It's no easy task to follow in the footsteps of a legend. It's harder still to not just follow but also take the lead. Nan Giordano, daughter of jazz-dance icon Gus Giordano, has done just that, and she's doing it with unwavering dynamism and a tenacity that has kept her father's company, Giordano Dance Chicago, not only alive but thriving after 55 years.
Gus Giordano, a venerable founding father of jazz dance, traveled the globe teaching his iconic technique, inspired generations of dancers at his school and founded a company that became a staple in the Chicago dance scene and known around the world. Nan has been part of this company for 40 years—as a dancer, a partner to her father and now as artistic director. Today, she has cultivated an eclectic repertoire for its dancers, who have a full performance and tour schedule; she is fostering a growing education-and-outreach program; and she is overseeing the planning of a new home. "We're not just perpetuating my dad's name," Nan says. "We're elevating his legacy and building on the foundation he created."
When you're offered a chance to take a class with Judith Jamison, you don't say no.
The company's beloved artistic director emerita rarely teaches open classes. But to celebrate the legacy of Alvin Ailey on what would have been his 87th birthday, she gave a special two-hour workshop at the Ailey Extension on Friday night. I had to try it, even though I was desperately hoping that she wouldn't make us do any Horton coccyx balances. (Spoiler alert: She did.)
So what's it like to take class with the larger-than-life icon?
When it comes to teaching dance, teachers often find themselves wishing they had 10 more minutes to fit in that final grand jeté sequence across the floor or the last 16 counts of the hip-hop combination they prepared. In a K–12 environment, a time crunch is even more likely. Between increasingly limited slots for arts electives and the challenges of navigating a block schedule, time is a precious commodity. Here, three seasoned K–12 educators share their strategies for making every minute count.
Movement is movement, says Mark Stuart, associate choreographer of Andy Blankenbuehler's latest Broadway hit, Bandstand. But the motivation to dance really comes down to being inspired by music that speaks to you.
The decision to go to college is often difficult for aspiring professional dancers to make, but for Zoey Anderson, attending Marymount Manhattan College made all the difference in achieving her goals. Aside from the great education that she says honed her technique and refined her artistry, Anderson was able to meet MMC Dance Department chair, Katie Langan, who was instrumental in helping her book her first post-college job with Parsons Dance.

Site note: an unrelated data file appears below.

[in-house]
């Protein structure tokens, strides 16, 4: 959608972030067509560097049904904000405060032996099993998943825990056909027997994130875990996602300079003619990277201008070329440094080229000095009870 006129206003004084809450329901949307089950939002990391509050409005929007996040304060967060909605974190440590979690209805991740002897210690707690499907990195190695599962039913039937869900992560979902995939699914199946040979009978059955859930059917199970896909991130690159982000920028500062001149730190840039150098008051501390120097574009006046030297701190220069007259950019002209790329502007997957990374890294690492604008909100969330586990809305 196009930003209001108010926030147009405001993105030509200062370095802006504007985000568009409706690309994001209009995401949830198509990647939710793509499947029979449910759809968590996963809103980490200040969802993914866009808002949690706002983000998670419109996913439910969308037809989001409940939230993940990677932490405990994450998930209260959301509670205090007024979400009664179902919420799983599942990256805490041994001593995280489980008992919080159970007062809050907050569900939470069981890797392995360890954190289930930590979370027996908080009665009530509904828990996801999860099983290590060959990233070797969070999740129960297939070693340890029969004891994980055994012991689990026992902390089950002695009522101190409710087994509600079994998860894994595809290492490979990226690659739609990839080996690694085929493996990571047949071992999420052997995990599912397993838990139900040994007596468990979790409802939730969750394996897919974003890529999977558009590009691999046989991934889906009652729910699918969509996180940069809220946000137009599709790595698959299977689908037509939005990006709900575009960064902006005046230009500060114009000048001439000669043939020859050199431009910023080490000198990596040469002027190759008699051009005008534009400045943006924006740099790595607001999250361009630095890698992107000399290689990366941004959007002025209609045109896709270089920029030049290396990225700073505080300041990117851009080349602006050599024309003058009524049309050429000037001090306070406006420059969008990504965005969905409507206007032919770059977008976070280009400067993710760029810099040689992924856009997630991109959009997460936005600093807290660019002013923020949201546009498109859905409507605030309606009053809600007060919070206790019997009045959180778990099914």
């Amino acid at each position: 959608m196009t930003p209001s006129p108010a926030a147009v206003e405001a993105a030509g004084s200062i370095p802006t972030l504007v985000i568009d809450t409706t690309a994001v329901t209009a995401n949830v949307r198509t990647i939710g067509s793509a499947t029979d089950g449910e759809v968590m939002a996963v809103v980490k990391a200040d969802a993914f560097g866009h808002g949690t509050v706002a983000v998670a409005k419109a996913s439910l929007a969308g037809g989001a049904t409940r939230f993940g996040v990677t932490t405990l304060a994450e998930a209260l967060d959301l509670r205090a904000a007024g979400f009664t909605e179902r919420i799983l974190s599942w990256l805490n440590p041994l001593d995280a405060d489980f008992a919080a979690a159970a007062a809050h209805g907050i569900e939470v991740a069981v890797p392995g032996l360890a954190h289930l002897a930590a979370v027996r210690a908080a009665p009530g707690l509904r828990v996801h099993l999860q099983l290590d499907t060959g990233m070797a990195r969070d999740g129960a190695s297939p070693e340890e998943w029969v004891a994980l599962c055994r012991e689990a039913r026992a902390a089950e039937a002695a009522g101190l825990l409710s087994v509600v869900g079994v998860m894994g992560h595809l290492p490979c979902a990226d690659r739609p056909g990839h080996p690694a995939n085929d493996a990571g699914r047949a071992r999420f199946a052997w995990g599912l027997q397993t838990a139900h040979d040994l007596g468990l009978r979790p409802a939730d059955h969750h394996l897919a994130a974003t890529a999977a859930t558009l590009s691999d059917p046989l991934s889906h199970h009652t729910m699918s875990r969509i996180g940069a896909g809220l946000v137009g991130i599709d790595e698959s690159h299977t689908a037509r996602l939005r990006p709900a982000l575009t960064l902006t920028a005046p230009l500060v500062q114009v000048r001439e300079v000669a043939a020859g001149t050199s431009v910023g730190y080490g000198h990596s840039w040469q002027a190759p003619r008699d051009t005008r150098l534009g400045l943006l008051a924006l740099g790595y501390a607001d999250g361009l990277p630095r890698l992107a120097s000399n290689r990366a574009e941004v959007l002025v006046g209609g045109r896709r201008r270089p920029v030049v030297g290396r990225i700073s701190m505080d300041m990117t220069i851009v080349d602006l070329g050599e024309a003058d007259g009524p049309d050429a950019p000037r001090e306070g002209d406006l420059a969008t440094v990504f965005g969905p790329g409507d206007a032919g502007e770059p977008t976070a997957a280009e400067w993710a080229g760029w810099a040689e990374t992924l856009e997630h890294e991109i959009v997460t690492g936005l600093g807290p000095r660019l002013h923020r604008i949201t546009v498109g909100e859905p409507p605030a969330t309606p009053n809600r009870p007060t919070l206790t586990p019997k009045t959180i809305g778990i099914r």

Although at first glance Zachary Jeppsen looks like your typical teenager, he's quite extraordinary. A junior at The Chicago Academy for the Arts, he travels from his farm near Whitewater, Wisconsin, to Chicago six hours a day, six days week. Yes, you read that correctly: six hours a day, six days a week!
Defying most of the usual suspect stereotypes associated with your average teenager, he seems to be ingrained with the dream trifecta—an abundance of discipline, passion and talent. He's the kind of student any dance teacher craves to have in their classes. But where does all that motivation come from?
DT talked with Jeppsen about his love for dance, his supportive parents and why that grueling commute has been worth it.
"I worked my whole life to be a dancer," says Matt Dorame Warner, co-director of Creative Arts Academy's Touring Company in Bountiful, Utah. "I danced more hours than a lot of kids did anything else. So now as a teacher, I expect the same amount of professionalism and respect for dance from my students."
Did you see our story on three former owners who found the right successors for their studios? Here's another owner with a successful transition story.
After nearly two decades of ownership, Beverly Spell decided to sell her Lafayette, Louisiana–based school, because the licensing of her curriculum for creative movement and beginning ballet was demanding more of her time and travel. "You can be an absent owner," says Spell, "but I didn't want to be." Last August, she sold The Ballet Studio to faculty member Brie Castro. "We offered her a down payment with four-year owner financing," says Spell. She says it's been surprisingly easy to let go of the responsibility. Well, except for one small thing: "We always have fresh flowers at the studio," she says, "and I still tend to pull out the dead ones when I go in."